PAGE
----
On 9 October 2018 Mark Gatiss visited the Royal Library at Windsor in preparing for his role as George III in a new production of Alan Bennett’s remarkable play The Madness of George III (known in its cinematic version as The Madness of King George) at Nottingham Playhouse. He viewed some of the most significant documents in the Georgian Papers which relate to the particular episodes explored in the play, as well as others offering particular insights into the character of the king, the royal family, politicians and others who feature prominently.
Mark Gatiss’s visit was made possible as part of the Georgian Papers Programme, a partnership between the Royal Archives and King’s College London, joined by primary U.S. partners the Omohundro Institute and William & Mary, who are working together to make the Georgian Papers held in the Round Tower at Windsor Castle available to a worldwide audience in digital form. His visit forms part of a programme of events and initiatives designed to share the work of the Georgian Papers Programme with the widest possible public and to demonstrate the interest and relevance of its findings to audiences on both sides of the Atlantic and beyond. The visit was exciting, bringing as it did an actor about to take the stage in the most substantial and important theatrical representation of the King produced in the twentieth century together with George’s own papers.
In this virtual exhibition we have reproduced the documents which Mark Gatiss explored so that they can be shared with playgoers and those who have the opportunity to see the NT-Live broadcast of the production — and indeed with anyone interested in an introduction to its themes as exemplified in the remarkable archive that constitutes the Georgian Papers.
The exhibition follows a similar presentation of documents that can support an understanding of another important and more recent theatrical representation of George III, the appearance of the King in the hit show Hamilton: An Americal Musical, which was prepared for the actor Michael Jibson, the first to undertake this role on the London stage. (You can see that exhibit here.) A few documents appear in both exhibitions — but not only are the bulk of the contents distinct, reflecting the very different emphases of the two dramas, but even those documents which are shared offer different perspectives in these different contexts.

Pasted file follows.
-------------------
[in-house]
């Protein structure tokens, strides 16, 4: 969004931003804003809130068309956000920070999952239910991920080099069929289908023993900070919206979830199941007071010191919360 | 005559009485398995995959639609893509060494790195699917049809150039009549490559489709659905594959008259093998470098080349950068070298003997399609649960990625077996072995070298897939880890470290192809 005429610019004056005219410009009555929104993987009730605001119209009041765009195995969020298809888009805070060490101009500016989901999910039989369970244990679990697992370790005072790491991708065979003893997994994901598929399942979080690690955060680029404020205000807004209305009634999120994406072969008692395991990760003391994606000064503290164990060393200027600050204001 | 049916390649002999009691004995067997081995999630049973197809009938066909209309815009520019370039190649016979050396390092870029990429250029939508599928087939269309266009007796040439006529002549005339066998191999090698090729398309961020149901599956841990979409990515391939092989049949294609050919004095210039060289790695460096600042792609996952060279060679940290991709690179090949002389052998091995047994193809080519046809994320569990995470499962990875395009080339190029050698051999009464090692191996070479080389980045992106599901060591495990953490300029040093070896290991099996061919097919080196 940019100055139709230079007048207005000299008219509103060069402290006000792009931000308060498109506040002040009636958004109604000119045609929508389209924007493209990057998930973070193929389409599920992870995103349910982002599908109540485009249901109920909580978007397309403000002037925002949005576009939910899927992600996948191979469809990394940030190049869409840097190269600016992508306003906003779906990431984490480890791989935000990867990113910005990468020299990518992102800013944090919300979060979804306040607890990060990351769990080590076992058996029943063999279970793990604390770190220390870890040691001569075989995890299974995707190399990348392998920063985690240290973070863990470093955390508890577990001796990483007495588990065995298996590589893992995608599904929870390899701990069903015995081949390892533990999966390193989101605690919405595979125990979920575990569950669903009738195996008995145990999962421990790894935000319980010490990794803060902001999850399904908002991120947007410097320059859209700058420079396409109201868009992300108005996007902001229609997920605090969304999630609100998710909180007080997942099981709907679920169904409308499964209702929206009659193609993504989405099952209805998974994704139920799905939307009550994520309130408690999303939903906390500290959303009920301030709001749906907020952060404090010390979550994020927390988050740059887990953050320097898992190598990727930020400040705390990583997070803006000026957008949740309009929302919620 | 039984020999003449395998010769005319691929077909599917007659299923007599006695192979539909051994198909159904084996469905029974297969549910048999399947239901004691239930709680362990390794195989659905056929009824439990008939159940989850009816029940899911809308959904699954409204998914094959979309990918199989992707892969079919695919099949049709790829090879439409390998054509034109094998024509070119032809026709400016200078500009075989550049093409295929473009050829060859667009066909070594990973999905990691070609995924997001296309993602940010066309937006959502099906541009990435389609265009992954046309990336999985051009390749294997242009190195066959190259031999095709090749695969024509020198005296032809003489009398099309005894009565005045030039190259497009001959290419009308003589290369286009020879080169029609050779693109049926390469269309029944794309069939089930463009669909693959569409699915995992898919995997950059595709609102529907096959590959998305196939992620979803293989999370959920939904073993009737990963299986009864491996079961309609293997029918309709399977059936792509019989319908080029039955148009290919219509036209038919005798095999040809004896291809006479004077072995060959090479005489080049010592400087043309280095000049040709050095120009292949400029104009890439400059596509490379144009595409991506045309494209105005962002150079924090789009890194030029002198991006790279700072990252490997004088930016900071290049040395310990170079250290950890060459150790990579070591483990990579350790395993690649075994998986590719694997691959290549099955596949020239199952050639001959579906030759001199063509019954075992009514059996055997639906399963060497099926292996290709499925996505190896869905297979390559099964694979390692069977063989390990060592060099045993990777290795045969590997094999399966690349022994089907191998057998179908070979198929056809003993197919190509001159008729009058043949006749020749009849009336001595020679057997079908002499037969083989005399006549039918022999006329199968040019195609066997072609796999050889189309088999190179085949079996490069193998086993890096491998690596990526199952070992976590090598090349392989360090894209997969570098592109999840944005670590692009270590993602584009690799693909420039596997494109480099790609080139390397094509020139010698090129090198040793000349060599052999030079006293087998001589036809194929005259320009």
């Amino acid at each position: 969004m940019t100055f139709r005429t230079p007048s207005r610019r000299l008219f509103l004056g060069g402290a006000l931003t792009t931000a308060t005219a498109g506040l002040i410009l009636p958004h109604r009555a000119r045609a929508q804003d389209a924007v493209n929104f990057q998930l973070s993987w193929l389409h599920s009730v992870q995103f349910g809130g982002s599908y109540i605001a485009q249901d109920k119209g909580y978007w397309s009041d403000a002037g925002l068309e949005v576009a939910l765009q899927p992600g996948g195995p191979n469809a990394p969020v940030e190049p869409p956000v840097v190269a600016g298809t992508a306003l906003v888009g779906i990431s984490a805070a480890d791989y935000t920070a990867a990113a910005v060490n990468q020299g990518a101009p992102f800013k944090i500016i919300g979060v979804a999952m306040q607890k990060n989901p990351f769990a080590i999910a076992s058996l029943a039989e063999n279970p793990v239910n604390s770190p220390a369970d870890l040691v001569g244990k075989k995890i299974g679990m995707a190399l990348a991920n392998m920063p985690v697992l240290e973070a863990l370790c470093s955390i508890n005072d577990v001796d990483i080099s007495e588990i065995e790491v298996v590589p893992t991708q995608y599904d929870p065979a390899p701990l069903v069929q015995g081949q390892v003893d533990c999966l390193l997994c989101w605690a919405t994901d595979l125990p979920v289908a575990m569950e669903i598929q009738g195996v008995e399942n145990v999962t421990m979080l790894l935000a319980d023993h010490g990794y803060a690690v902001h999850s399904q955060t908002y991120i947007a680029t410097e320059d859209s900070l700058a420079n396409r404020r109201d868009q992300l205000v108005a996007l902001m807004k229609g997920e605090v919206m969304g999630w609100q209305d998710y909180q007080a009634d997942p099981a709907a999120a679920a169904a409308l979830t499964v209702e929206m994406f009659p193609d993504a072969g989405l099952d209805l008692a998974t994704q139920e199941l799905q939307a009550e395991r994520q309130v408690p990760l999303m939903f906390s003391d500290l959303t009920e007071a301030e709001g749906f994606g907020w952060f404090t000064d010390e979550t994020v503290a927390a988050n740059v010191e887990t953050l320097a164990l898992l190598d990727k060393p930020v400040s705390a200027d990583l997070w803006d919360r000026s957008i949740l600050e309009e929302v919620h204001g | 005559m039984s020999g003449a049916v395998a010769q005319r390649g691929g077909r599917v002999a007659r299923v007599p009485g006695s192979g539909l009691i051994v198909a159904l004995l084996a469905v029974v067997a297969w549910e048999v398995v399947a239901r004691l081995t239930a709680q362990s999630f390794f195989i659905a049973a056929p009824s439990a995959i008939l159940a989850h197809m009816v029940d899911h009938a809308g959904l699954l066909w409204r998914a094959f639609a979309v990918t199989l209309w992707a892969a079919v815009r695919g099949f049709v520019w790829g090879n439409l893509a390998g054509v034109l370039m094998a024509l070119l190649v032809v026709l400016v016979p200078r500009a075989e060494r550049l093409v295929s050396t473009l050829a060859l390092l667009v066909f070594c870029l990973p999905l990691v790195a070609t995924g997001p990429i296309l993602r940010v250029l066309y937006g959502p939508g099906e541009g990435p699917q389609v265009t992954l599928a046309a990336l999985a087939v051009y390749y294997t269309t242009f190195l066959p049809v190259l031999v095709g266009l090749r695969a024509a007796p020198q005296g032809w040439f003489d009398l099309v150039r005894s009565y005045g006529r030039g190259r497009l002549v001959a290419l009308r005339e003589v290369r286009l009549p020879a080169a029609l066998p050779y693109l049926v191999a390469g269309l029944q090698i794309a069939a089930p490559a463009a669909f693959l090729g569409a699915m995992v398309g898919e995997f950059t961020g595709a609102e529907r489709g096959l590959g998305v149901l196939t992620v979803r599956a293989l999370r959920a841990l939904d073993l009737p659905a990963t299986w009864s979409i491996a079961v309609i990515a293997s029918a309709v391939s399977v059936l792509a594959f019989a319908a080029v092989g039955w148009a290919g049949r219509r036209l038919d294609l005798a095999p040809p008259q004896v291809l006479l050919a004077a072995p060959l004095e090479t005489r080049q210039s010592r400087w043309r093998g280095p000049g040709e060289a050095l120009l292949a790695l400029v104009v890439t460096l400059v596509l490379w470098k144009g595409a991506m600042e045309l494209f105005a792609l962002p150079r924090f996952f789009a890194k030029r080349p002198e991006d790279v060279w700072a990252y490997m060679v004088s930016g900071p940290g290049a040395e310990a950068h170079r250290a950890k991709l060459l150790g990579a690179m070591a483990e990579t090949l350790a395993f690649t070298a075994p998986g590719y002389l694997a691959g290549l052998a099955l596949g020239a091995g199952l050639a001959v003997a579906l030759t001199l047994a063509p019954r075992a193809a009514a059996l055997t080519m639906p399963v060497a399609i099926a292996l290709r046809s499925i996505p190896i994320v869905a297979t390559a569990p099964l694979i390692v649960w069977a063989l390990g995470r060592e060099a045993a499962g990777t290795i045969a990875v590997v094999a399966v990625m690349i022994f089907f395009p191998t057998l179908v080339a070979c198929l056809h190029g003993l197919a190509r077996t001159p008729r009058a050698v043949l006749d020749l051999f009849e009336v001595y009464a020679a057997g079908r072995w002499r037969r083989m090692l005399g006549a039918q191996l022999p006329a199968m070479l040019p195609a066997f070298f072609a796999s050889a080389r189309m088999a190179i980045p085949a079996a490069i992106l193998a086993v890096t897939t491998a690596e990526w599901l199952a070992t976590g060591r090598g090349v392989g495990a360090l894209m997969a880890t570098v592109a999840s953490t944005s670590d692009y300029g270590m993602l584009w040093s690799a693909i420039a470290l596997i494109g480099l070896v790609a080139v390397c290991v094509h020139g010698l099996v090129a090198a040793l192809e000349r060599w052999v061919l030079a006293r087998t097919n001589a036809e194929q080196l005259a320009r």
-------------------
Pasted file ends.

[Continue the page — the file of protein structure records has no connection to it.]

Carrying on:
Bennett’s play is the work of a playwright who might easily have ended up as a professional academic historian, albeit of medieval rather than Hanoverian Britain (we write about Bennett’s historical training, and the historians who influenced his portrayal of George III, in the Programme for the Nottingham Production). Anyone reading these documents who knows The Madness of George III well will identify both phrases and occasions which either appear in the play or which are echoed in it; they will also come away with an increased appreciation of Bennett’s ability to ventriloquize the eighteenth century, his characters’ modes of speech capturing the ‘feel’ of the voices we hear through these documents speaking to us from almost 230 years ago.
Arthur Burns & Karin Wulf, academic directors, Georgian Papers Programme